And what is the line we draw at what constitutes ignorance, and what constitutes offence?
The challenges of NGOised safe spaces
NGOisation – and the power dynamics that money often creates and dictates – is a challenge that is often spoken about in feminist spaces. And with the current ‘coming into fashion’ of feminism, the challenges in politicising feminism are only increasing. So while it’s all well and good to overtly declare that one is a feminist, it is equally important to interrogate what the contents of that feminist identity are. What is your politics?
While helpful to state that feminism is “the radical notion that women are people”, one has to go through a deeper level of evaluation around personal stances on a range of critical issues that inform one’s feminist politics. For example, what are your views on abortion, sex work, queer and trans identity, capitalism, patriarchy, ableism, ageism?
I recall once attending a workshop in such a safe space where each participant introduced themselves as a feminist but distanced themselves from conversations about some of the issues I raise above because “while I am a feminist, I don’t believe in all of that”. What this amounts to, at least to me, is a professionalised and NGOised form of feminism where one accepts the basic premise of feminism – that women are people – but is not willing to engage in a deeper intersectional analysis of how equality is not possible amid a range of other oppressions.
The barriers of language
If we seek to be inclusive but use exclusionary language, we are again not creating safe spaces. And here, language can mean the use of a language that not all persons are conversant in, but also language that is insular and only understood by those with a deep reading of feminist theory and analysis, unless of course the safe space is predicated upon those within it having this language. Of course, there is also great possibility in bringing people together into a space where language – and identities – are hyphenated, complex and diverse. But how do we make it safe without intimidating some into silence?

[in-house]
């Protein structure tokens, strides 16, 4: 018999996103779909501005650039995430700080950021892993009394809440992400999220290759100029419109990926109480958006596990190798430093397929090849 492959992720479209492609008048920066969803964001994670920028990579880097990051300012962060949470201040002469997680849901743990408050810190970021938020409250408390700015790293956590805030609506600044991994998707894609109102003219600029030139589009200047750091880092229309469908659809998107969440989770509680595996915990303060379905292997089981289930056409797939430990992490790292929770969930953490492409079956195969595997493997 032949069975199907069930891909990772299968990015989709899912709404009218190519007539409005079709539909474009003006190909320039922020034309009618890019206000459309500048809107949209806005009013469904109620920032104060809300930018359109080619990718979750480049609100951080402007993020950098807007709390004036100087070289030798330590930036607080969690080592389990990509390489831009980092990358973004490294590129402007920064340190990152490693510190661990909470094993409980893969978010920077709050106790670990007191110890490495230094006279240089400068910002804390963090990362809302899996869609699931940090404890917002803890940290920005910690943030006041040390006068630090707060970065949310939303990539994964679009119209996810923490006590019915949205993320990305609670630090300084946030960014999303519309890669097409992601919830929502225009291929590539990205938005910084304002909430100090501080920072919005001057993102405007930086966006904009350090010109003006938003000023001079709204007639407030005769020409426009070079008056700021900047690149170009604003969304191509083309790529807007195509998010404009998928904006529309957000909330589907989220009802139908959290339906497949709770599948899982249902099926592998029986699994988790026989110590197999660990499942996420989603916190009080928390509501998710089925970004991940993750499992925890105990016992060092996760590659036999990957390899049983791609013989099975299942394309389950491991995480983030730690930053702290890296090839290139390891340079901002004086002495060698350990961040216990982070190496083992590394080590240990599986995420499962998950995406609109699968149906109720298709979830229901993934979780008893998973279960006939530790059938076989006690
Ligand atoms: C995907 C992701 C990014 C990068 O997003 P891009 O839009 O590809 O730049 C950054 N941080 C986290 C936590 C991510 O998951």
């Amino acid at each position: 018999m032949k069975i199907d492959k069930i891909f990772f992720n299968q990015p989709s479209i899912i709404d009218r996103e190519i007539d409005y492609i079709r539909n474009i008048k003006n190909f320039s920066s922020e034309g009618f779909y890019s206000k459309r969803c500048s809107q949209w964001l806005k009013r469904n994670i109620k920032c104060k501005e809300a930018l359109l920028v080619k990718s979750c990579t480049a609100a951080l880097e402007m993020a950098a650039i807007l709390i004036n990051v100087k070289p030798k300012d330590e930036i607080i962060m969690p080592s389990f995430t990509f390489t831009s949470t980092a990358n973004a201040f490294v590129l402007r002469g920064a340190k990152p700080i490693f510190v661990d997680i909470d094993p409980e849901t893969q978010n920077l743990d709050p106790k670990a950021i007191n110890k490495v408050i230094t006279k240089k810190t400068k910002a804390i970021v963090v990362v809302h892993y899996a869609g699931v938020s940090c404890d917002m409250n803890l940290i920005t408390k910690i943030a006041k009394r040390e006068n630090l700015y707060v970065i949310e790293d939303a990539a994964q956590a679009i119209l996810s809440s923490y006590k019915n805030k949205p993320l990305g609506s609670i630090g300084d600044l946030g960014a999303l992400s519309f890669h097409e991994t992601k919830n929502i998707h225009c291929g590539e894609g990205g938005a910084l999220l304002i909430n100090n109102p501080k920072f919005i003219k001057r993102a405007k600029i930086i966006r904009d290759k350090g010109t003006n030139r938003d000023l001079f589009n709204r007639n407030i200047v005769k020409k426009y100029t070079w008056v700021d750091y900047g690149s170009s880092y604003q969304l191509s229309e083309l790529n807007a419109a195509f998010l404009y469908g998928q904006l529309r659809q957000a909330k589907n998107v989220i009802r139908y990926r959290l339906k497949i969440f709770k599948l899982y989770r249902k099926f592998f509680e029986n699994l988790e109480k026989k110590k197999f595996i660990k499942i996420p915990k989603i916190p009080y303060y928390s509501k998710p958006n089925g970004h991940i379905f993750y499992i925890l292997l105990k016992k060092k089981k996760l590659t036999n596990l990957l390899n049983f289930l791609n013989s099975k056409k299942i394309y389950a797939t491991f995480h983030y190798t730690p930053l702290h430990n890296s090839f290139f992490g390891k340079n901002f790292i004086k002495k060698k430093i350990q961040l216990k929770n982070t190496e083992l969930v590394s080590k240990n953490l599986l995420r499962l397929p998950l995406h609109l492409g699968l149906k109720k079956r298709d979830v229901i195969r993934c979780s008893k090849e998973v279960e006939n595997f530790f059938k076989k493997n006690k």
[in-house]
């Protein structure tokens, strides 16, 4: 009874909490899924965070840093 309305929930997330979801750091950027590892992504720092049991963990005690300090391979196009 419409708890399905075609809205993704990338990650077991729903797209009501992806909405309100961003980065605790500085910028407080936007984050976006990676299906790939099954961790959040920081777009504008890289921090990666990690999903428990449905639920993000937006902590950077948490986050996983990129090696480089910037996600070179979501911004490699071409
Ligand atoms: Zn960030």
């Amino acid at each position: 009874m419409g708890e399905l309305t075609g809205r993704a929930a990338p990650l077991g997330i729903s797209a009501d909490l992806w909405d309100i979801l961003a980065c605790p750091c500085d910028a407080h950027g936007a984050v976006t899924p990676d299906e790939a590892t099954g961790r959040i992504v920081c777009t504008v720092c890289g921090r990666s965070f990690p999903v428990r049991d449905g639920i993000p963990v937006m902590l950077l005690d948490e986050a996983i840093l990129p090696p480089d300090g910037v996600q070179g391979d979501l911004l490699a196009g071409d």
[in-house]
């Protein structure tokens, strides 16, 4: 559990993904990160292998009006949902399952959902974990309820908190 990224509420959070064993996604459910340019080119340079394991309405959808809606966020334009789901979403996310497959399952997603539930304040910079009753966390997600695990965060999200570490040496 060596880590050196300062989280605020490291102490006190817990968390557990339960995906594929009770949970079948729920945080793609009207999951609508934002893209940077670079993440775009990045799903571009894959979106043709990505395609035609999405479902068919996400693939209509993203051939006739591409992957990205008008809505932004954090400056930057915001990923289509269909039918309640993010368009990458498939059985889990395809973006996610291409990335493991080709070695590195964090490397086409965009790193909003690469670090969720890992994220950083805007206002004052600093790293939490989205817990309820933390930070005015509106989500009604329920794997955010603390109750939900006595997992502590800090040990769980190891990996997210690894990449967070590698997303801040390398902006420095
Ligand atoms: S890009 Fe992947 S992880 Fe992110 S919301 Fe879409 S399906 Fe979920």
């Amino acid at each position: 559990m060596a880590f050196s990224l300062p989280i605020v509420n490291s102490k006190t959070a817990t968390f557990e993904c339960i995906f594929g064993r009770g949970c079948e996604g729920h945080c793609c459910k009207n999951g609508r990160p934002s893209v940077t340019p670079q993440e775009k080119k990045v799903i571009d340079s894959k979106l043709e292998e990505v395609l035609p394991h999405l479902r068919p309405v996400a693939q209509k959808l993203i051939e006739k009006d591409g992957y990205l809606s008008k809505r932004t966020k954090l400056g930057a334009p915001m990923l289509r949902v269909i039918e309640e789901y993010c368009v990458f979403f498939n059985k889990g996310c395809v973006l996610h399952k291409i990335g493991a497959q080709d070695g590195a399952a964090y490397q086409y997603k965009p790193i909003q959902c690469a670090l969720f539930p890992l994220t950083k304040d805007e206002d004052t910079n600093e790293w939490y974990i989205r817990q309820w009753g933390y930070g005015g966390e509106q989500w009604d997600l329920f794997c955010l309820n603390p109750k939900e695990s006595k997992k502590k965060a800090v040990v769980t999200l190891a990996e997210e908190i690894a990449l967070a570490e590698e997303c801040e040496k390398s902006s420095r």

Inclusivity without transformative analysis
Sometimes we bring people into a space together without deeper reflection on their needs. We think we are being inclusionary and transformative, but oftentimes we are perpetuating the very same power imbalances that people are living with outside of the spaces that they should be feeling safe within. A friend once told me of a safe space where a woman who used a wheelchair could not access the meeting room because it was on the first floor of the building. She crawled up the stairs to the room to shame the organisers for not factoring this important access issue into planning for her participation. Who is it that we are creating the safe space for? Ourselves as individuals and conveners? Everyone? To tick off a funding requirement box? Who is the safe supposed to be safe for, because if it isn’t welcoming to the person experiencing the most marginalisation, then the space is not safe.
With that said, I would like to problematise my own last sentence – the part about “experiencing the most marginalisation”, as this too is a slippery slope. ‘Who is the most oppressed person in our space and how do we ensure that they are safe?’ Not only does that line of questioning reveal privilege and differential power dynamics; it also tries to quantify marginalisation and oppression which – while structural and systemic – are also very personal experiences. How do we decide who is the most oppressed person in the space, and should we?
As you see, I offer many questions with very few answers. My intention with this line of questioning is not to deride the concept of safe spaces but to poke holes into it in the hope that we can do better.
Because we really can.